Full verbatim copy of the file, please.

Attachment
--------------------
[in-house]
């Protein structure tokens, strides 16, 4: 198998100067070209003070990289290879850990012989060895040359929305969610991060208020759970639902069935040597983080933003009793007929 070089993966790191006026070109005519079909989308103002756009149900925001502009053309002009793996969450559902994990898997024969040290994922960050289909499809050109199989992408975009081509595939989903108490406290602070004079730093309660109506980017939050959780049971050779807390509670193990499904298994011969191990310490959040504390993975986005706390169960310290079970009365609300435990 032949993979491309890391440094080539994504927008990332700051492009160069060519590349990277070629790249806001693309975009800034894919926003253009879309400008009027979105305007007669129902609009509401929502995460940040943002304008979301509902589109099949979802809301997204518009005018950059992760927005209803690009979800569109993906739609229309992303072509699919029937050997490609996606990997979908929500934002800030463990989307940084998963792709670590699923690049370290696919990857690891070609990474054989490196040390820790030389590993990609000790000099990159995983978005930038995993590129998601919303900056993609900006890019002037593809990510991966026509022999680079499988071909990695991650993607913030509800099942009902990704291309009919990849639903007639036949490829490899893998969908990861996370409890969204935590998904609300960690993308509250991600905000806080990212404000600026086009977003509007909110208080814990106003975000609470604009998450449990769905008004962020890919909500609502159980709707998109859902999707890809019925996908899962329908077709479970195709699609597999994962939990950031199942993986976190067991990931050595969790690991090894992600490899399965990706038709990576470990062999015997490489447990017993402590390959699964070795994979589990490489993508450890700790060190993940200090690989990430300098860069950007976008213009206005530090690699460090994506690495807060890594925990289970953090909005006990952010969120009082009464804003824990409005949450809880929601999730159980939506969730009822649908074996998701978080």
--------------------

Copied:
[in-house]
């Protein structure tokens, strides 16, 4: 198998100067070209003070990289290879850990012989060895040359929305969610991060208020759970639902069935040597983080933003009793007929 070089993966790191006026070109005519079909989308103002756009149900925001502009053309002009793996969450559902994990898997024969040290994922960050289909499809050109199989992408975009081509595939989903108490406290602070004079730093309660109506980017939050959780049971050779807390509670193990499904298994011969191990310490959040504390993975986005706390169960310290079970009365609300435990 032949993979491309890391440094080539994504927008990332700051492009160069060519590349990277070629790249806001693309975009800034894919926003253009879309400008009027979105305007007669129902609009509401929502995460940040943002304008979301509902589109099949979802809301997204518009005018950059992760927005209803690009979800569109993906739609229309992303072509699919029937050997490609996606990997979908929500934002800030463990989307940084998963792709670590699923690049370290696919990857690891070609990474054989490196040390820790030389590993990609000790000099990159995983978005930038995993590129998601919303900056993609900006890019002037593809990510991966026509022999680079499988071909990695991650993607913030509800099942009902990704291309009919990849639903007639036949490829490899893998969908990861996370409890969204935590998904609300960690993308509250991600905000806080990212404000600026086009977003509007909110208080814990106003975000609470604009998450449990769905008004962020890919909500609502159980709707998109859902999707890809019925996908899962329908077709479970195709699609597999994962939990950031199942993986976190067991990931050595969790690991090894992600490899399965990706038709990576470990062999015997490489447990017993402590390959699964070795994979589990490489993508450890700790060190993940200090690989990430300098860069950007976008213009206005530090690699460090994506690495807060890594925990289970953090909005006990952010969120009082009464804003824990409005949450809880929601999730159980939506969730009822649908074996998701978080």